MORGANTOWN — Rosh Hashanah is upon the land.
The two-day holiday that will usher in the Jewish new year of 5779 began at sundown Sunday and will run through the same Tuesday.
The 10 High Holy Days leading to Yom Kippur, the Day of Atonement, will immediately follow.
It’s just not a “Jewish thing,” Rabbi Zalman Gurevitz said, hours before the sun ducked behind the north-central West Virginia ridgetops.
It’s an every-thing, he said.
Gurevitz helps lead Chabad of Morgantown, on Willey Street.
There he sees students and others from university and Morgantown communities.
All are welcome, he said, especially during the adjoined High Holidays of Rosh Hash-anah and Yom Kippur.
“This is a time of renewal for the whole world,” he said.
“God put us here to make the world better place. That meant he gave us the tools and resources.”
The power of personal reflection and introspection especially, he said.
Across town, at the Tree of Life Congregation, on South High Street, Rabbi Joe Hample agreed.
“In those 10 days [leading to Yom Kippur],” he said, previously, “we search our souls.”
While Yom Kippur is a day of fasting and other denials, it also has the undeniable lightness of being, at the moment when one’s sins are forgiven.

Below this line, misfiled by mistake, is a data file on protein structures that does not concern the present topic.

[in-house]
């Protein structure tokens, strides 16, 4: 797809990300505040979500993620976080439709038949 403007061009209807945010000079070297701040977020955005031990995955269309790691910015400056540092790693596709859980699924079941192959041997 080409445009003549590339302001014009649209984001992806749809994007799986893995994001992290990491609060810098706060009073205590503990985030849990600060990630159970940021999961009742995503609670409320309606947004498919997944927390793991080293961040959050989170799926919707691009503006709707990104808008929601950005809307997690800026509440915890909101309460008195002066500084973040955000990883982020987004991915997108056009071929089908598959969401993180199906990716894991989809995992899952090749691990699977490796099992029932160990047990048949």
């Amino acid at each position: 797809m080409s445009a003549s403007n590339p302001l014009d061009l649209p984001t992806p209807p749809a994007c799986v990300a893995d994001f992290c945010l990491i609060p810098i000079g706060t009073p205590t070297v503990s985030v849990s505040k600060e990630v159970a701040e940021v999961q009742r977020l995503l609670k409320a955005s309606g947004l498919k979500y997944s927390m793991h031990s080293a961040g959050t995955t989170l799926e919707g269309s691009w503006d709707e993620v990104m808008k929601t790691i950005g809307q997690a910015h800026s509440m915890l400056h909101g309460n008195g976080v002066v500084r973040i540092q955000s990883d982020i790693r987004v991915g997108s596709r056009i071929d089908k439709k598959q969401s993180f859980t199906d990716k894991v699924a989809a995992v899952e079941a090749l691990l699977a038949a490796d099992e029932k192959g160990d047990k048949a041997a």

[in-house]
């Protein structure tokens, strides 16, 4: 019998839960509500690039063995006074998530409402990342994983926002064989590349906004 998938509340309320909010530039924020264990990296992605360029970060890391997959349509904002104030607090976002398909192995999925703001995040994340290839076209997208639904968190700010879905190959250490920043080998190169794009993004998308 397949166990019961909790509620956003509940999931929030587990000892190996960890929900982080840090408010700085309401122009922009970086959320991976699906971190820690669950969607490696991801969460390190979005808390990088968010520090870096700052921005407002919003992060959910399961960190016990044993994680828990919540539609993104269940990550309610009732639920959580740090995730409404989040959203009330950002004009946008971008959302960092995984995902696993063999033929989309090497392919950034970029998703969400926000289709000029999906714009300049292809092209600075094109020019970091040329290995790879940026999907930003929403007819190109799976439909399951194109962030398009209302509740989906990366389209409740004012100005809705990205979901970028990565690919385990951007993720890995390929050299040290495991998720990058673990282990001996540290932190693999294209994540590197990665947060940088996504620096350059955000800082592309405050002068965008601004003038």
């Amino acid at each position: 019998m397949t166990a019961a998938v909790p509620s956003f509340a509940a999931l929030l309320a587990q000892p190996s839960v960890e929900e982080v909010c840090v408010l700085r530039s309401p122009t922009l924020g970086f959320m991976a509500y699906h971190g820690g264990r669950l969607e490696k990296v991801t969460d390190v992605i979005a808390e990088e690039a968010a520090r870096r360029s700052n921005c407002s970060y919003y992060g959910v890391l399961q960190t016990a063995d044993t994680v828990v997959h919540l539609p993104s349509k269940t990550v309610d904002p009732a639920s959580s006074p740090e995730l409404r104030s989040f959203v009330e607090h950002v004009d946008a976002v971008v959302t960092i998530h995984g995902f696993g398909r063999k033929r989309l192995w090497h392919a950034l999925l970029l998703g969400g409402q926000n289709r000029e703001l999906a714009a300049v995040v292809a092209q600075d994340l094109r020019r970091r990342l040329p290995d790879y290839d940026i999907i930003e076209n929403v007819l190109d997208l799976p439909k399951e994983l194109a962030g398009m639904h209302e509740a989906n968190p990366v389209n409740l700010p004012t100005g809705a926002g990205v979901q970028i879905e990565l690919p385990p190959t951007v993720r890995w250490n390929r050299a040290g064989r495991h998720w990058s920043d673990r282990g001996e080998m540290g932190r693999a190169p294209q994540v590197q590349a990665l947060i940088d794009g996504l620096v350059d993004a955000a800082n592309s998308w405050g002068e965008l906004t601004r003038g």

Both temples were readying for Rosh Hashanah on Sunday.
Services at Chabad of Morgantown will be at 10 a.m. today, Gurevitz said.
The sounding of the shofar — a ram’s horn blown into like a trumpet — will be at 11:30 a.m., he said.
The shofar carries a lot of weight during Rosh Hashanah. It represents the unspoken expression of love for God and the story of Isaac, who was meant to be sacrificed, but wasn’t — a lamb took his place.
Lunch follows at 12:45 p.m.
Tuesday’s schedule at Cha-bad of Morgantown will be the same, Gurevitz said.
A children’s service at Tree of Life will be from 9:15-10 a.m. today, immediately followed by a temple-wide service which runs through noon, Hample said.
Tree of Life’s traditional Tashlich ceremony, whereby bread crumbs are thrown into the Monongahela River to symbolize the discarding of one’s sins, will be at
12:30 p.m. at the Decker’s Creek Bridge.
Tuesday’s service at Tree of Life will be 10 a.m.-noon, Hample said.
Apples and honey are among the traditional foods enjoyed during Rosh Hashanah, in anticipation of a “sweet” year.
Round loaves of bread are also baked and served to represent the circular nature of life.
Meanwhile, Yom Kippur commences at sundown Sept. 18.
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